Back here in Niagara, the annual Gallery Players Christmas concerts come up this Friday evening and Sunday afternoon at two lovely churches in the area.  Entitled Around the World with Glissandi and Guy Bannerman, the veteran Shaw Festival actor will be reciting spoken work passages interspersed with seasonal music by the local ensemble Glissandi, always a great draw over the holiday season.

The Gallery Players have just released their new CD, by the way, and I was fortunate enough to receive a copy of it last month.  It is absolutely delightful, and I will be writing about it in the coming days in this space.

The two Glissandi concerts next weekend are Friday evening at 7:30 at Grace United Church in Niagara-on-the-Lake; the Sunday afternoon concert is at 2 at St. Barnabas Church in St. Catharines.

Tickets to Around the World with Glissandi and Guy Bannerman are available by calling 905-468-1525 or by going to

The Centre for the Arts at Brock University presents their final concert prior to the Christmas break with Canadian crooner Matt Dusk's holiday concert next Sunday, December 21st at 2:30 in the Sean O'Sullivan Theatre.  Matt is the consummate pro and an all-round nice guy, too, so you'd be best to call the Brock box office soon if you still don't have tickets.  Call 905-688-5550, ext. 3257 or go to

In Hamilton, the Hamilton Philharmonic Orchestra presents their annual Home for the Holidays Christmas concert next Saturday evening, December 20th at 7:30 in the Great Hall at Hamilton Place.  Guest conductor Martin MacDonald is joined by special guests the Hamilton Philharmonic Youth Orchestra along with the HPO and narrator Roch Carrier, in a performance of his classic story The Hockey Sweater.  Many more of your seasonal favourites will also be featured at the concert, along with the usual carol sing-along with the audience members.

Tickets to the HPO season are available by calling the box office at 905-526-7756 or by going to

Finally, my friends at Essential Collective Theatre in downtown St. Catharines have come up with a clever fundraiser for next Saturday, December 20th, to be held at Mahtay Cafe on St. Paul Street.  The free community event will run from 11 am to 7 pm, and will essentially be a marathon of play reading as they welcome thespians and would-be thespians to take to the stage and read some holiday classics such as The Christmas Carol to a hopefully very supportive audience.

The open-house style event will raise much-needed funds for ECT as they prepare for the move next season to the new Performing Arts Centre right across the street from Mahtay Cafe.

You can get involved by either volunteering to read yourself, which takes up about 20 minutes of your time and requires a minimum $50 of your friends' pledge dollars, or you can pledge a reader through the 12 Days of Giving, on now through December 21st.  You can make a tax-deductible donation by going to

The choice is yours as to whom you want to sponsor for the reading; for me, it's my neighbour and ECT board member Sandy Middleton, who has bravely agreed to take to the stage next Saturday and is already looking for pledges.  If you don't already have a favourite reader to sponsor, Sandy will be an exceptional choice!  The minimum donation being suggested is $10.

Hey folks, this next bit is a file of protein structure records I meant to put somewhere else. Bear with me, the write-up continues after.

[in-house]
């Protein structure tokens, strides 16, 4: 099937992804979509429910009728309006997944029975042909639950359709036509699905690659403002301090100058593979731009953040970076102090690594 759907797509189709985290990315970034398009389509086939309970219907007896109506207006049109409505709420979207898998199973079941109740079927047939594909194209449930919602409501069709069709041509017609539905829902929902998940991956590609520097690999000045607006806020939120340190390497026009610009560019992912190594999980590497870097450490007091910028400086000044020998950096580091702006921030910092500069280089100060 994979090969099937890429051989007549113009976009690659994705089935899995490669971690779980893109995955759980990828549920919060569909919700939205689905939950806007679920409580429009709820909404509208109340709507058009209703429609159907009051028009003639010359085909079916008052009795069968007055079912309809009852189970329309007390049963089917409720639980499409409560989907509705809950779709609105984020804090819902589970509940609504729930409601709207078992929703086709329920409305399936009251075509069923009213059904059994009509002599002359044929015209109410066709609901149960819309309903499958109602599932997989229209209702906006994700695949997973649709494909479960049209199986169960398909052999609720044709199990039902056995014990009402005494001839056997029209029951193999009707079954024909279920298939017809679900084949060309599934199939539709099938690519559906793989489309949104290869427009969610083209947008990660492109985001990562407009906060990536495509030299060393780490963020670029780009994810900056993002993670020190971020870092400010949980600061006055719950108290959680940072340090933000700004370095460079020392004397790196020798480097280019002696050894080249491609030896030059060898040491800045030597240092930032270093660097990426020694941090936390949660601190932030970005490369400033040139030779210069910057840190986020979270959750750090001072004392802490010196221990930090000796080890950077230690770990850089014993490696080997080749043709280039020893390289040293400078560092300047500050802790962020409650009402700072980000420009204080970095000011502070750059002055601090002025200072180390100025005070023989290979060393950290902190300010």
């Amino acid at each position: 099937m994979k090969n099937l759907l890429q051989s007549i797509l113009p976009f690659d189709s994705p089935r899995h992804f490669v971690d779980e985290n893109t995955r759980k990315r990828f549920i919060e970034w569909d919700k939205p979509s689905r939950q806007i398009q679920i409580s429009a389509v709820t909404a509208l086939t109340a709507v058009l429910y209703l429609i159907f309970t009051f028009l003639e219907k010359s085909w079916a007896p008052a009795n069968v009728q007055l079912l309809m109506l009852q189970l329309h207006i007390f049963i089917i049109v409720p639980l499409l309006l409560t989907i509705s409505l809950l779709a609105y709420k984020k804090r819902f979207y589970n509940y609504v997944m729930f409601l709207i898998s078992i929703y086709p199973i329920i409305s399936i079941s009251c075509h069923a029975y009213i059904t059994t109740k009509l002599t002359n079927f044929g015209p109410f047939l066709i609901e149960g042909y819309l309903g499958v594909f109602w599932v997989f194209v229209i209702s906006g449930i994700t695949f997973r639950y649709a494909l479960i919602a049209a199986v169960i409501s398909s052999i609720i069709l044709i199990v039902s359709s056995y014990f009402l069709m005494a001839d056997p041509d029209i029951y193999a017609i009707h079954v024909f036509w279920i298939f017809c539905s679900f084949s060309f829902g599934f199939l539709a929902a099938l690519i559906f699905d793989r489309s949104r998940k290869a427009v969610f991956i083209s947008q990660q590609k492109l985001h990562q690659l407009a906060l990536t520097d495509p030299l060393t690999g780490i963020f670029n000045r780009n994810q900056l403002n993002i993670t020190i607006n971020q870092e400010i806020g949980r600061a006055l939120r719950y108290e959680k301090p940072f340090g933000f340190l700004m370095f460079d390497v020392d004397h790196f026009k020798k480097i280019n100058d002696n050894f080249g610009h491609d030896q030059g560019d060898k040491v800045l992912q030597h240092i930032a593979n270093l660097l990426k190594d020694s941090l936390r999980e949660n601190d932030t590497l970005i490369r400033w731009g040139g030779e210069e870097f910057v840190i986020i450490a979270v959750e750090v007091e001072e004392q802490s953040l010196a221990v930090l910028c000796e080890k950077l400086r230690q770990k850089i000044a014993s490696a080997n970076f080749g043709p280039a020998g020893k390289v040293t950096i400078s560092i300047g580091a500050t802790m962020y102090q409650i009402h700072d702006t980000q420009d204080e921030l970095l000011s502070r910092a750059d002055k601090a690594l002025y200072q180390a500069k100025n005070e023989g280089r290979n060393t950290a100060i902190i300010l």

That should do it for events coming up in the next week or so; plenty more are available in communities both near and far, so get out and support a local arts organization and get some Christmas cheer in the process.

Have a great weekend!

December 13th, 2014.

Saturday, December 6, 2014

The season for Messiah is here again

When December comes around each year, people invariably look for a performance of Handel's oratorio Messiah to attend in order to help them get into the Christmas spirit.  It's about as grand a tradition as Christmas itself, really, although it was originally premiered at Easter, not Christmas.

Handel wrote the oratorio in three weeks between August and September of 1741, and it premiered at the New Music Hall in Dublin on April 13th of 1742.  It remains one of his most popular works, with the celebrated "Hallelujah Chorus" king amongst the selections included in the lengthy work.

It makes good economic sense, therefore, for many professional and amateur choirs alike to program the work prior to Christmas as a guaranteed crowd-pleaser and yes, money-maker as well.  It is not often a performance of Messiah doesn't sell out.  Such is the attraction of this perennial favourite.

If you are looking for your Messiah fix this month, you can of course try to beg, borrow or steal tickets to the biggie with the Toronto Symphony and the Toronto Mendelssohn Choir in Toronto, or you could attend the smaller, more intimate-sounding Tafelmusik performances, both of which are annual draws in the Toronto area.  But there are other options available, and all of them are guaranteed to please this holiday season.

Right here in Niagara, Chorus Niagara presents their Messiah every other year, with Artistic Director Robert Cooper wisely deciding to alternate years with other Christmas presentations in order not to wear out the Messiah magic.  That's a good move, although for many, Messiah every year is just part of the season, no matter what.